So far, so good. The health authorities released initial test results today, which show no asbestos on the dust samples they collected around town the day after the fire. Results from the air samples they collected will not be available for another 36 hours or so.
I spent my Saturday at work, handing out rubbish bags and gloves for the clean up, and repeating the advice I have been provided with. Human nature can be a funny thing and, in the last two days or so, I have seen some of the best and worst that stress brings out in people. Obviously because it is my work I can’t say much, but I will say this. It is often the people who have encountered the most risk, with the most to lose, who are also the most patient and understanding that some answers cannot be provided instantly. Enough said!
On the home front, most of the smoke smell has gone thank goodness. I have a bit of a cough etc, kind of like hayfever, but that’s all. Just a normal reaction to exposure to yucky smoke.
I have to work again tomorrow, Sunday, so hope things go well. Having dealt with 600 worried people in two days, I’m a bit tired out.
Well, we got off fairly lightly yesterday cos of the wind direction. But woke this morning to a very smoky house, despite all the windows being closed up tight. I had a nasty headache by 10am and, 5 Panadol in 2 hours later, headed home leaving my staff to battle it out. I felt bad leaving them, but was barely coherent.
It’s incredibly quiet in the streets, like living in a ghost town.
So how is it going? Here’s some “highlights” from the media releases:
Patea residents can expect to receive information tomorrow about what they can do to minimise risks of asbestos contamination as a fire at the derelict freezing works site continues to smoulder at the southern approach to the town.
We will not know the true level of risk till Monday when we expect to reserve results of testing for the presence of asbestos in the town.
“People should remain indoors where possible and keep doors and windows closed. It’s important that children be kept away from any dusty areas that may contain soot and debris from the fire.”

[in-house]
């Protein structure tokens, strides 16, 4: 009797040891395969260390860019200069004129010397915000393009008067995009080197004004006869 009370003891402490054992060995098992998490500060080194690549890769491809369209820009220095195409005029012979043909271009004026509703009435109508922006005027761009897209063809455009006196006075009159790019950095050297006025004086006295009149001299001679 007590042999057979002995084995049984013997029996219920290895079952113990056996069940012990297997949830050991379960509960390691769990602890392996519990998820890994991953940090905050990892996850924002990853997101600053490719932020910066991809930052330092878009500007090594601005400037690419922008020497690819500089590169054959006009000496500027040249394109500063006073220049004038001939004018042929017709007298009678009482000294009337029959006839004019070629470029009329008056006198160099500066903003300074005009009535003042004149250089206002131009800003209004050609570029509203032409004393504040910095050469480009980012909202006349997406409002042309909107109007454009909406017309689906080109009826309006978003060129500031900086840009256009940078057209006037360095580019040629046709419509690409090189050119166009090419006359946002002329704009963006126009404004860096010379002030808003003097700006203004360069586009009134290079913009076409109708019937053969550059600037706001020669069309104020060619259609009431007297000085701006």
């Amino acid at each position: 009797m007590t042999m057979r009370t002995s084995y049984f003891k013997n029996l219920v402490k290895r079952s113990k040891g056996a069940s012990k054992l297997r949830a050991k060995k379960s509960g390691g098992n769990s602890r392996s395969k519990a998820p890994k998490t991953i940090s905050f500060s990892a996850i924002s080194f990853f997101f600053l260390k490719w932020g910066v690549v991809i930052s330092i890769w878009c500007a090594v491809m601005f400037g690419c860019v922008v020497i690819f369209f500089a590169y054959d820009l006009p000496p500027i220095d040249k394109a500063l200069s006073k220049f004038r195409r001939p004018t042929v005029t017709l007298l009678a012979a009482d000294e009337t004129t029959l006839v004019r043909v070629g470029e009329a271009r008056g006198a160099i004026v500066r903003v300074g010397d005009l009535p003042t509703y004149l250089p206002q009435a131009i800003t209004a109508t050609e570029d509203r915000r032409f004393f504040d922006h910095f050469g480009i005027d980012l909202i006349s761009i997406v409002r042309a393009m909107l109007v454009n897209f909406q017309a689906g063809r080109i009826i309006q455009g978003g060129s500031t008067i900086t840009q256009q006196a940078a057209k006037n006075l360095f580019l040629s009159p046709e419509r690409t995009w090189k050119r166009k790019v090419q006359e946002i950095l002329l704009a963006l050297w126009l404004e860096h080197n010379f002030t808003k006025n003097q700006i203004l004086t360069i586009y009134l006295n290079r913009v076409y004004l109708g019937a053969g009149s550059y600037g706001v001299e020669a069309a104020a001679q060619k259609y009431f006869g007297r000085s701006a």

Mayor Dunlop said the Council would have two farm effluent irrigators sprinkling water from the Patea River on debris at the Freezing Works site tomorrow. “By keeping the site damp we can minimise the risk of wind carrying any contamination towards the town or other areas. And the Regional Council is investigating options that may be available to keep the site safe from wind longer term, while we assess the best ways to permanently clear all traces of the fire damaged buildings.”
The disused freezing works in town caught fire last night. There is a lot of asbestos in the buildings so it is quite dangerous, and masses of acrid smoke. They evacuated everyone who lives near it during the night.
Today they are evacuating up to 300 more people whose houses are in the ‘smoke zones’. All the shops are closed, and the day’s big Waitangi Day party in the park has been cancelled.
Those of us not being evacuated have to stay indoors for up to 3 days with all doors and windows closed. My husband is out on the ambulance helping to evacuate the rest home first, then individuals with medical issues.
Mum and I have battened down the hatches – doors and windows closed, extra water in saucepans… I keep a civil emergency kit anyway, so we have food, medicines, disinfectant and so on.
It’s been a busy morning though; because I work for Council lots of people are ringing me trying to find out what is happening and what they should do.
My only real concerns are: our 4 cockatiels and 2 Galahs in the outside aviary, I’m watching the smoke and will bring them inside if I need to. And Mum – she’s 83 and has serious health problems, so is probably quite susceptible.
All good though, we’re safe and sound.